The other two roads, directly south through the Alamata or Lalibela, were too dangerous, with heavy fighting taking place there, according to Gere. All possibilities were closed to us. After a whole day of driving and trying, we were forced to go back to our house in Mekelle and live in suitcases until the next try. Well, it wasn't bad :) We were just ready to leave in an hour, if necessary or a new opportunity will present itself. Dot was overjoyed with our return… Gere as well.
Third week of the war
There was a third airstrike on Damjan's campus. He was there that morning and only two hours later bombs fell there. Our blood just froze in our veins. The next day, Mule, the owner of our nearest store, said the students were injured. Across the campus road is the Hawelti Military Memorial Park, which is the pride of the Tigrayans, and we figured the Federal Army wanted to bomb it, but missed it.
But this campus is 15 minutes away from our house and the situation was already boiling. The day after, the Tigray government organized a telephone line, but only within Mekelle.
One day, the whole morning, federal army fired with tanks and cannons at the outskirts of Mekelle, where the Tigray's TPLF fighters were hiding. In the afternoon, ‘ours’ returned with double measure back to government army units. Late in the evening we also heard two different sounds above the house as if they were rockets. They flew across our neighbourhood. The next day we learned that the Tigrayans had sent rockets to the military airport in Bahir Dar 450 km away. It was quite tense.
Tigray defended quite well and also recorded some victories. However, one of the smallest provinces will not be able to be in this war for long. So it happened later, that they slowly dragged themselves into the hills, and the federal army took over city after city. Mekelle was calm, but we don’t know how it was like elsewhere.
The third UN convoy to date also went that day. We did not want to join anymore because our proposal to join the UN convoy with our car and driver was twice rejected. With comments, how are we supposed to know they don’t have a bomb under the car and such nonsense?!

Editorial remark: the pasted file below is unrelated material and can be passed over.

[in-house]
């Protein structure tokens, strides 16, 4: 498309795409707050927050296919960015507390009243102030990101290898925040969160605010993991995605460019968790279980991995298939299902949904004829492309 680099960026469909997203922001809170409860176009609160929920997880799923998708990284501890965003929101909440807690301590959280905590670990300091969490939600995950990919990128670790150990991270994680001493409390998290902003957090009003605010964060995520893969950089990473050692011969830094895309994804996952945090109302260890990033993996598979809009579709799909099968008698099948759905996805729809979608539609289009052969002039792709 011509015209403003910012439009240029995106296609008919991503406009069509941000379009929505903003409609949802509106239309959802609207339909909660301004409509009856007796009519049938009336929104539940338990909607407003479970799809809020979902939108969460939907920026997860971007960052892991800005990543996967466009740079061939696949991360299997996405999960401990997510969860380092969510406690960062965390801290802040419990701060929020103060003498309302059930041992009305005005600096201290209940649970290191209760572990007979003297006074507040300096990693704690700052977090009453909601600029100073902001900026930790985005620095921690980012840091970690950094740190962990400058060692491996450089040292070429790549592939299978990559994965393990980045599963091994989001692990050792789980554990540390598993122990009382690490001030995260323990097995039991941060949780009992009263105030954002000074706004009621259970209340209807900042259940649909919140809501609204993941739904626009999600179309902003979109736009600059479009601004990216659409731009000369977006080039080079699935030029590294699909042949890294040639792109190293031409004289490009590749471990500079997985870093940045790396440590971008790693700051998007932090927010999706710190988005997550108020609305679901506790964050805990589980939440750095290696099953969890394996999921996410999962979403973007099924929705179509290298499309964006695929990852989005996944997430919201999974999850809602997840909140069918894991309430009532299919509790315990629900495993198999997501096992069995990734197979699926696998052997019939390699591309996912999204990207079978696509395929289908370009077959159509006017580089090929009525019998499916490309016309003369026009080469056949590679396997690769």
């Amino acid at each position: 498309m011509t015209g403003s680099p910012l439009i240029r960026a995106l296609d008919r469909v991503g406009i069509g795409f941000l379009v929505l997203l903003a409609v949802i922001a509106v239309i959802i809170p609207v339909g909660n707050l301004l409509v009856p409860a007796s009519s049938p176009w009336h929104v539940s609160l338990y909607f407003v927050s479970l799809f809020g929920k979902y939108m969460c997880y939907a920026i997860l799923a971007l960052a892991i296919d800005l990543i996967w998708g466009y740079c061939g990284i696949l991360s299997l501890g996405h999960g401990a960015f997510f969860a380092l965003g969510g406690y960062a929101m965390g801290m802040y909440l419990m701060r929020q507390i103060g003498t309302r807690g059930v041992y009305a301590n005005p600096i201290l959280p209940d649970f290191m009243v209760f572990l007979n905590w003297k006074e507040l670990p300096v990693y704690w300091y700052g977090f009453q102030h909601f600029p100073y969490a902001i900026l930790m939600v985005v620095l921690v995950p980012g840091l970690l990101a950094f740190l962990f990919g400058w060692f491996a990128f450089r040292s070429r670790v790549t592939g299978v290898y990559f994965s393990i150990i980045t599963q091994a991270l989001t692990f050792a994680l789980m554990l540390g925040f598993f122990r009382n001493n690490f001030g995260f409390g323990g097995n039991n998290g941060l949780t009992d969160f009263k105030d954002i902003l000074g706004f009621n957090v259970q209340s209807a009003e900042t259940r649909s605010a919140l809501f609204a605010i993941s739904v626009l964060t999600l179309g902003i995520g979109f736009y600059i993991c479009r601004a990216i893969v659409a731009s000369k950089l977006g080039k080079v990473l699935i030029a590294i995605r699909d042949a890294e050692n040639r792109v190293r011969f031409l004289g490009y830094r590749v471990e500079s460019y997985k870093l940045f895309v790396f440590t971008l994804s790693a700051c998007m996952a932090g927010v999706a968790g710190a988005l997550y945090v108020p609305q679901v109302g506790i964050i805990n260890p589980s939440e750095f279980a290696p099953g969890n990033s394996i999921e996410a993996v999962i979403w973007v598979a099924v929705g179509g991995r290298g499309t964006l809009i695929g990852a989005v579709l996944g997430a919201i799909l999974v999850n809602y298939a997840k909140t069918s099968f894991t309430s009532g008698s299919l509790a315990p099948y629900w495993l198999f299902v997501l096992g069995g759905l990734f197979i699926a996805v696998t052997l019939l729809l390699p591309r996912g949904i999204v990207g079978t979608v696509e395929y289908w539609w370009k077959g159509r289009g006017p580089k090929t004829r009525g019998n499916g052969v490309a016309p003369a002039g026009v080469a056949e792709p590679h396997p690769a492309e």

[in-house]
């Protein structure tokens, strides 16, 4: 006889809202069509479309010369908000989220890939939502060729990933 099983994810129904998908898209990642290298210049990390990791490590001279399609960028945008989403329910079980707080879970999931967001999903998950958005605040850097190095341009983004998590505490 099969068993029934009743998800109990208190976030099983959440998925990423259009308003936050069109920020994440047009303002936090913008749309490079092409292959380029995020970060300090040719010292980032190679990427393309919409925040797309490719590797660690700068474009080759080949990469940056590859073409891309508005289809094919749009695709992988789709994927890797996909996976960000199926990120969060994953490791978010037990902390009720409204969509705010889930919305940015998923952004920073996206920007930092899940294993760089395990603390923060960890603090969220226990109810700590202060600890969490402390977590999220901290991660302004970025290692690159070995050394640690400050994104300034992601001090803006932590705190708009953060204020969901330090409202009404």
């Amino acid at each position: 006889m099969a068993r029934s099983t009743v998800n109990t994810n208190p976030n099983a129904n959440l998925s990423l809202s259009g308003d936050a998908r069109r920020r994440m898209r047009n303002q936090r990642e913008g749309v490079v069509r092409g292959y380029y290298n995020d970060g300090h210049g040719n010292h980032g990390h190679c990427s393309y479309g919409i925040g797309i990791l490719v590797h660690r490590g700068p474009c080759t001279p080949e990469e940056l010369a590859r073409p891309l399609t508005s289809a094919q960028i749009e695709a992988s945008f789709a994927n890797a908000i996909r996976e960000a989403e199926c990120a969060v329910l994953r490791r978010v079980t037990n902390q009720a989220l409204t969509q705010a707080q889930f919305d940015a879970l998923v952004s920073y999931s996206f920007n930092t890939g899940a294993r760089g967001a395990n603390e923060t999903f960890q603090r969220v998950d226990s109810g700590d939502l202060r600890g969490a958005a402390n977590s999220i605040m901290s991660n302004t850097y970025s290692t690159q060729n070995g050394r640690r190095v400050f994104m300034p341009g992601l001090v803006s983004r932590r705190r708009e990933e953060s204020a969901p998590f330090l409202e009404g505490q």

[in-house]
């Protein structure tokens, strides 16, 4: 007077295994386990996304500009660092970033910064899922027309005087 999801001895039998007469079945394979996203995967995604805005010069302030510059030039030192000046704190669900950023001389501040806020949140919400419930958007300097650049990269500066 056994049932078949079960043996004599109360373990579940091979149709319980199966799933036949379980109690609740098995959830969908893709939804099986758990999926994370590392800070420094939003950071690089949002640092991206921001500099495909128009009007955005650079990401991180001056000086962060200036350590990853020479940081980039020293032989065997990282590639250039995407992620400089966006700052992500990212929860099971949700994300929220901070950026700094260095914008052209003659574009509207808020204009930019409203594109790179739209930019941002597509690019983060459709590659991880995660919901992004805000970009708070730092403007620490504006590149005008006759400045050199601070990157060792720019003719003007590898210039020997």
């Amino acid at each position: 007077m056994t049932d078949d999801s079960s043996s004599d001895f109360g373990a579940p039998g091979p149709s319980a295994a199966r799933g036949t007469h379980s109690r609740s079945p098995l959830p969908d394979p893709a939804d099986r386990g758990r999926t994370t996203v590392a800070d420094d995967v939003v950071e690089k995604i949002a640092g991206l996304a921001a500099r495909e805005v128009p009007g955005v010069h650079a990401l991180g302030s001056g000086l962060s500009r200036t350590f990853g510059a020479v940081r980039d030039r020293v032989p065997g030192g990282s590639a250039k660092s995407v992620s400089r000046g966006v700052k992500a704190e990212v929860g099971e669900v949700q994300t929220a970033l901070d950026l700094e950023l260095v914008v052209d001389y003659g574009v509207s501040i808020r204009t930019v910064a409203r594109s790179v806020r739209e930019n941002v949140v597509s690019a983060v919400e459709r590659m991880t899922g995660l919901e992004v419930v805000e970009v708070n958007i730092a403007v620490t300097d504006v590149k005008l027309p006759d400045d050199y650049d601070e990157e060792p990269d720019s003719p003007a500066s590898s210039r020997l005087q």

After two days of silence, heavy cannon fire began, around and around the city. The Tigray army sent missiles to Bahir Dar in Amhara province, the federal army in the vicinity of Mekelle. They did not target the city itself, as previously announced by the head of state, Prime Minister Abiy Ahmed. But the house was shaking, as was the floor. A couple of times we hid under the door jamb, which we judged to be the safest in the house. It roared for three days in a row all day from morning to evening, there was peace at night but sometimes during day the windows shook, so close was the shock wave.
We were never panicked. But slowly it all starts to get extremely tiring and we become kind of apathetic. Or you find yourself doing perhaps purely unnecessary tasks for such a time and situation, but somehow you have to disperse.
The packing was ready for the second week, as was the house. That was totally tiring. Namely, because we had to leave a lot of things there, we provided everything as a gift to Gere and Messi, who are really our friends, always ready to help.
We marked all the pieces so that after the peace they could carry things to their houses. Damjan's daytime bed Siesta moments were prepared for donation to the Atse Yohannes Museum. In addition to Dot, we were especially sorry for the infinite number of plants in the garden, which we grew for five years, and that probably no one will take care of anymore. This week, the electricity also went out forever… the house became icy cold, at least overnight, seven star heaters turned off… showering with cold water…